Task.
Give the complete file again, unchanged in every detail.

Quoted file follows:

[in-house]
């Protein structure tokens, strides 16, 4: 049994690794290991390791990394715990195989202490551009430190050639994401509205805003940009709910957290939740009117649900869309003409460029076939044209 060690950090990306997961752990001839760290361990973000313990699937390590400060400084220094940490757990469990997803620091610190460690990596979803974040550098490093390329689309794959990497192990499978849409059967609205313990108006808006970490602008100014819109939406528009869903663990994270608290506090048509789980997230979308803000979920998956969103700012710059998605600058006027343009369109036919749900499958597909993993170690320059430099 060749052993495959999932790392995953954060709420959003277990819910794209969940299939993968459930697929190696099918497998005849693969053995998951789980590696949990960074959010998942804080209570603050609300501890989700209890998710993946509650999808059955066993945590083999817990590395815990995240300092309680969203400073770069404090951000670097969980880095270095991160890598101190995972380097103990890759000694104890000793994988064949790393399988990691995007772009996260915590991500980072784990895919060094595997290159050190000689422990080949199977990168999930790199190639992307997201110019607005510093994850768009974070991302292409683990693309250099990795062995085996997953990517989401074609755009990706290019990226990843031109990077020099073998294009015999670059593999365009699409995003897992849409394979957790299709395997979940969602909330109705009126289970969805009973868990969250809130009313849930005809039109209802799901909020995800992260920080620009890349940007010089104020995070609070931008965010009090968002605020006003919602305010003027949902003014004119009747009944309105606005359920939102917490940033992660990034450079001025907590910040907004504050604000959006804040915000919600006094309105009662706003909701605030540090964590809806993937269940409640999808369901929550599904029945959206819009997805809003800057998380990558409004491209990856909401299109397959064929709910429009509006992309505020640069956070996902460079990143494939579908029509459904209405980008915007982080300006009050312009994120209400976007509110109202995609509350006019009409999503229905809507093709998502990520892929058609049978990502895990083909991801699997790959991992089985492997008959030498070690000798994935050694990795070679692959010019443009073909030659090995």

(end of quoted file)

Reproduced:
[in-house]
């Protein structure tokens, strides 16, 4: 049994690794290991390791990394715990195989202490551009430190050639994401509205805003940009709910957290939740009117649900869309003409460029076939044209 060690950090990306997961752990001839760290361990973000313990699937390590400060400084220094940490757990469990997803620091610190460690990596979803974040550098490093390329689309794959990497192990499978849409059967609205313990108006808006970490602008100014819109939406528009869903663990994270608290506090048509789980997230979308803000979920998956969103700012710059998605600058006027343009369109036919749900499958597909993993170690320059430099 060749052993495959999932790392995953954060709420959003277990819910794209969940299939993968459930697929190696099918497998005849693969053995998951789980590696949990960074959010998942804080209570603050609300501890989700209890998710993946509650999808059955066993945590083999817990590395815990995240300092309680969203400073770069404090951000670097969980880095270095991160890598101190995972380097103990890759000694104890000793994988064949790393399988990691995007772009996260915590991500980072784990895919060094595997290159050190000689422990080949199977990168999930790199190639992307997201110019607005510093994850768009974070991302292409683990693309250099990795062995085996997953990517989401074609755009990706290019990226990843031109990077020099073998294009015999670059593999365009699409995003897992849409394979957790299709395997979940969602909330109705009126289970969805009973868990969250809130009313849930005809039109209802799901909020995800992260920080620009890349940007010089104020995070609070931008965010009090968002605020006003919602305010003027949902003014004119009747009944309105606005359920939102917490940033992660990034450079001025907590910040907004504050604000959006804040915000919600006094309105009662706003909701605030540090964590809806993937269940409640999808369901929550599904029945959206819009997805809003800057998380990558409004491209990856909401299109397959064929709910429009509006992309505020640069956070996902460079990143494939579908029509459904209405980008915007982080300006009050312009994120209400976007509110109202995609509350006019009409999503229905809507093709998502990520892929058609049978990502895990083909991801699997790959991992089985492997008959030498070690000798994935050694990795070679692959010019443009073909030659090995």